Written by: Andrew Richey, Special to CC2K
Forgoing the rural Kansas of a Critters or the suburban everyscape of an E.T., Writer-director Joe Cornish’s Attack the Block opts for the rough streets of South London as ground zero for his “aliens are falling from the sky, but only little Timmy knows!” creature feature. Along with the welcome change in locale comes a whip-smart comedic sensibility and an admirable willingness to invest the characters with something like moral depth.
Best known across the pond as the co-host of the sketch program The Adam and Joe Show, Cornish is probably destined to become even more well known for his script work on the forthcoming TinTin and Ant Man films with Edgar Wright, who executive produces here. While longtime Wright collaborator Nick Frost has a small but hilarious turn as a neighborhood weed slinger, the biggest story about the cast is its slew of first-time child actors, led by John Boyega.
Inspired by Cornish’s actual mugging at the hands of local hooligans, the film opens with Boyega’s Moses orchestrating a late-night knifepoint stickup of a young local nurse, charmingly played by Jodie Whittaker. It doesn’t take long for the residents’ minds to become occupied by more serious concerns, however, as a series of meteor impacts evolves into a full-blown alien invasion of the neighborhood.
Add a couple of antagonists in the persons of angry cops and a drug kingpin out for revenge – each with a habit of turning up at the most inconvenient of times – and the result is an actioner that never lacks for human conflict. Only a handful of cheap screenwriting tricks occasionally telegraph their resolutions in advance. When a character in your first act brags to his friends that he could make a parkour-esque leap across a stairwell if he really wanted to, but demurs, it is basically an aesthetic impossibility for that character not to be chased by monsters in a later scene and attempt that precise leap. Will the precocious preteens pestering Moses who “just want to be part of your gang” end up proving their value in your darkest hour? What do you think?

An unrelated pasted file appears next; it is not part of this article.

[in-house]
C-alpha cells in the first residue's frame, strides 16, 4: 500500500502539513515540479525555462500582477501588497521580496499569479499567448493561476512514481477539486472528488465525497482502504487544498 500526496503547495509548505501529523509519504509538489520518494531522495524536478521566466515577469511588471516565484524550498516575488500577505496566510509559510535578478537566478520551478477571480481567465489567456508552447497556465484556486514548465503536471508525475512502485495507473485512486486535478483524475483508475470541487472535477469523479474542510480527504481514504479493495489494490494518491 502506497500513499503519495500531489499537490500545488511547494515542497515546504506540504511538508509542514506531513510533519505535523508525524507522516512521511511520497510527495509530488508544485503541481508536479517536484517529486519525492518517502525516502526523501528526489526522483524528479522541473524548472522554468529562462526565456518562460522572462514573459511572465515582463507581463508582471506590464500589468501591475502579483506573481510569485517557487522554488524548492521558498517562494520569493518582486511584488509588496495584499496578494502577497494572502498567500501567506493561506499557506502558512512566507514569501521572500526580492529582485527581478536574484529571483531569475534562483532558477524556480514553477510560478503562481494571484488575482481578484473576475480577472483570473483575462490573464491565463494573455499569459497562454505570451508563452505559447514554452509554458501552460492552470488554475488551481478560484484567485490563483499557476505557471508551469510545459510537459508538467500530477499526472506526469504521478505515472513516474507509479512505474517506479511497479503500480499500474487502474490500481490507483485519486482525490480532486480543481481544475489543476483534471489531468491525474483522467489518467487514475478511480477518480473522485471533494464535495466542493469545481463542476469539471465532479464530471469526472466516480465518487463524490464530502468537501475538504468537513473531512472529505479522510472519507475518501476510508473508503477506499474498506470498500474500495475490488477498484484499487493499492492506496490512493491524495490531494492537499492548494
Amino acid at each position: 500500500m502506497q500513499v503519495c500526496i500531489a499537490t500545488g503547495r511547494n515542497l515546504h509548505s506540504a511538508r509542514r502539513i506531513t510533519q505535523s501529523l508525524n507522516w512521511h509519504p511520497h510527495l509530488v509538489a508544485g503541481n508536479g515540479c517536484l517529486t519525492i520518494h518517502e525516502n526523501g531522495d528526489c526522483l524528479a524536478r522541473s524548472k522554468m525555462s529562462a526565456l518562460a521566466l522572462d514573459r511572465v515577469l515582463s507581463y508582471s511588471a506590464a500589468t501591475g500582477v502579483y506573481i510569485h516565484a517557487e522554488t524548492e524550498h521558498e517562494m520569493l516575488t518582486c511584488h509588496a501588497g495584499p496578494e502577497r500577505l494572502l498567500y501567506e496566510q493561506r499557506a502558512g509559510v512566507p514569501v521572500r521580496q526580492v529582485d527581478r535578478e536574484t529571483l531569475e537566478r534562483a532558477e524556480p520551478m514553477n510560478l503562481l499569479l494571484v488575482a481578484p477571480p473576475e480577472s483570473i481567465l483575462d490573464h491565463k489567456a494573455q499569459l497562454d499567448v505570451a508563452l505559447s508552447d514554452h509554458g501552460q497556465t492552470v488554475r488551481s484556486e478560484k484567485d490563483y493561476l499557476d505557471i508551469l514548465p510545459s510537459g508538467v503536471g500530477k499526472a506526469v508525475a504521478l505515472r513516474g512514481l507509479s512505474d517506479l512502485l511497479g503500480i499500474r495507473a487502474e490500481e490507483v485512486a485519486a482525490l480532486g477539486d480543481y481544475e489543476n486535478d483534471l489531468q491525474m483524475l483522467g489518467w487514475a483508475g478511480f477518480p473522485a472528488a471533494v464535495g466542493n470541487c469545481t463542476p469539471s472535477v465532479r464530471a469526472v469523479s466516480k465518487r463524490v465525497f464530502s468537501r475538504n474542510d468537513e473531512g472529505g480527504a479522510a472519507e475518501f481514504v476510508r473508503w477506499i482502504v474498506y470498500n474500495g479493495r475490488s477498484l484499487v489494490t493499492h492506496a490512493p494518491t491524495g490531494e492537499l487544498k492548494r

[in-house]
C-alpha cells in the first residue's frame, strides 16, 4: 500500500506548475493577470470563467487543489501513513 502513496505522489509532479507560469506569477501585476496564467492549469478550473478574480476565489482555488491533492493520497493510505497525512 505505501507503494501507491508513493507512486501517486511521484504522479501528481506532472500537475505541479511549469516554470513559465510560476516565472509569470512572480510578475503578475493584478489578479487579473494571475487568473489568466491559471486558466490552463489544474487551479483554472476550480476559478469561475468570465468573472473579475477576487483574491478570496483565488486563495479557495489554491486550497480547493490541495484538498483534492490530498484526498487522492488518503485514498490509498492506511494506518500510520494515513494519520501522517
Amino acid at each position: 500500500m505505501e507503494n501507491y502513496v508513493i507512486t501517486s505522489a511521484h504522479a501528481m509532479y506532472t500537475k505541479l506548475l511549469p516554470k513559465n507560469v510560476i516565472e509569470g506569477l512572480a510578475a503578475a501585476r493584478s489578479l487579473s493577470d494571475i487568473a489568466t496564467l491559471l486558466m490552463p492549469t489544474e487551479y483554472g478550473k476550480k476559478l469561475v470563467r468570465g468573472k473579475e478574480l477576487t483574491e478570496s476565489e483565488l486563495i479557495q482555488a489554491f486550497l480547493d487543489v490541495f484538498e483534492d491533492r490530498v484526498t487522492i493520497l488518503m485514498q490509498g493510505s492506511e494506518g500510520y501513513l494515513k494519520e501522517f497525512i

Made for around US $14 million, the special effects here don’t make a virtue out of necessity so much as they make a necessity out of their virtue: the monsters are instantiated by practical effects, only lightly rotoscoped in post to remove detail for an otherworldly appearance. As a result, they look like they’re in the same space as the actors because they goddamn well are in the same space as the actors. The sense of threat that someone’s leg might get bitten off is much easier to maintain when the jaws are actual physical objects for actual humans to react to.
Like the eventual explanation for their rampage, the simplicity and directness of the monsters’ rendition serve as a microcosm for everything that’s right about this movie. In a summer of cartoonish 9-figure blockbusters, you don’t have to be larger than life. Being right around the same size as life can work even better.